In oral argument and in brief, the plaintiffs devoted a large part of their argument relative to the correctness of the lower court's ruling on the exception of vagueness. We are not called upon to pass on that ruling at this time. The ruling was made by a minute entry; it was an interlocutory decree from which plaintiffs cannot appeal. Had the plaintiffs desired an appeal, they could have refused to amend and then have a written judgment signed dismissing their suit. Then they could have appealed.

Therefore, the only question, vel non, before this court is whether the plea filed by the defendants was correctly sustained. In determining that question, the pertinent facts as divulged by the pleadings are: Mrs. Justine C. Miller, the original plaintiff, was injured on November 23, 1941. She filed her suit on November 16, 1942, within the year. She died on July 24, 1943. Her two major daughters substituted themselves as plaintiffs in the suit on November 26, 1945, more than two years after the death of their mother. The plea is based on Civil Code Article 2315. The pertinent part of that Article provides:

"Every act whatever of man that causes damages to another, obliges him by whose fault it happened to repair it; the right of this action shall survive in case of death in favor of the children * * * of the deceased * * * for the space of one year from the death; * * *." (Italics ours.)

Article 2294 of the Civil Code of 1825 contained only the first sentence of the present article 2315. Under that Article, no action lay for the wrongful death of another. The right of action for damages was personal, and if the party injured died, the action died with him whether he had filed suit or not. The action did not survive in favor of anyone. By Act No. 223 of 1855, the article was amended by the addition of the second sentence, or as quoted supra, so that the right of action survived in favor of certain designated relatives of the decedent for a certain period of time. The jurisprudence under this article, as amended by the Act of 1855, is to the effect that the right of action survives whether or not a suit was filed by the injured party. As so amended, Article 2294 of the Civil Code of 1825 became Article 2315 of the 1870 Code. There have been other amendments to the Article under consideration but they are not material in deciding the issue presented.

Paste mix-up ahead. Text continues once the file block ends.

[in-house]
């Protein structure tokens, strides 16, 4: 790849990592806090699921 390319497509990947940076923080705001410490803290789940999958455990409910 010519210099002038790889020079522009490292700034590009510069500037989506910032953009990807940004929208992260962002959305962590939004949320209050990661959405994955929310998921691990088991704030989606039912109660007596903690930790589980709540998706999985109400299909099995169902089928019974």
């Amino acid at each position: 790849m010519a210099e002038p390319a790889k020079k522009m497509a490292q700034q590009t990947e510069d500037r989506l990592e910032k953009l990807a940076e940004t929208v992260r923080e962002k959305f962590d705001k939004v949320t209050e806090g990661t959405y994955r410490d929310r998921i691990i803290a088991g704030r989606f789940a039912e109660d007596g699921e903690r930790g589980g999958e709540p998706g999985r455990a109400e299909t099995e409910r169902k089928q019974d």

Although the attorneys for the litigants and the trial judge treat the plea as one of the prescription, it is our view that the limitation of one year fixed by the quoted Article is one of peremption rather than one of prescription. The difference between the nature and effect of these two pleas are succinctly stated in the footnote, 13 Tulane Law Review, page 39 as follows: "A period of peremption admits of no interruption or suspensions. The performance of the required act must be accomplished within the specified time at the peril of the party whose duty it is to perform such act. A period of prescription differs in that it may be suspended or interrupted for various reasons. The institution of suit interrupts prescription. La. Act No. 39 of 1932, McCoy v. Arkansas Natural Gas Co., 1936, 184 La. 101, 165 So. 632. But it does not affect peremption. McElrath v. Dupuy, 1847, 2 La.Ann. 520; Hyde v. Bennett, 1847, 2 La.Ann. 799; Murff v. Ratcliff, 19 La.App. 109, 138 So. 908 supra note, 93."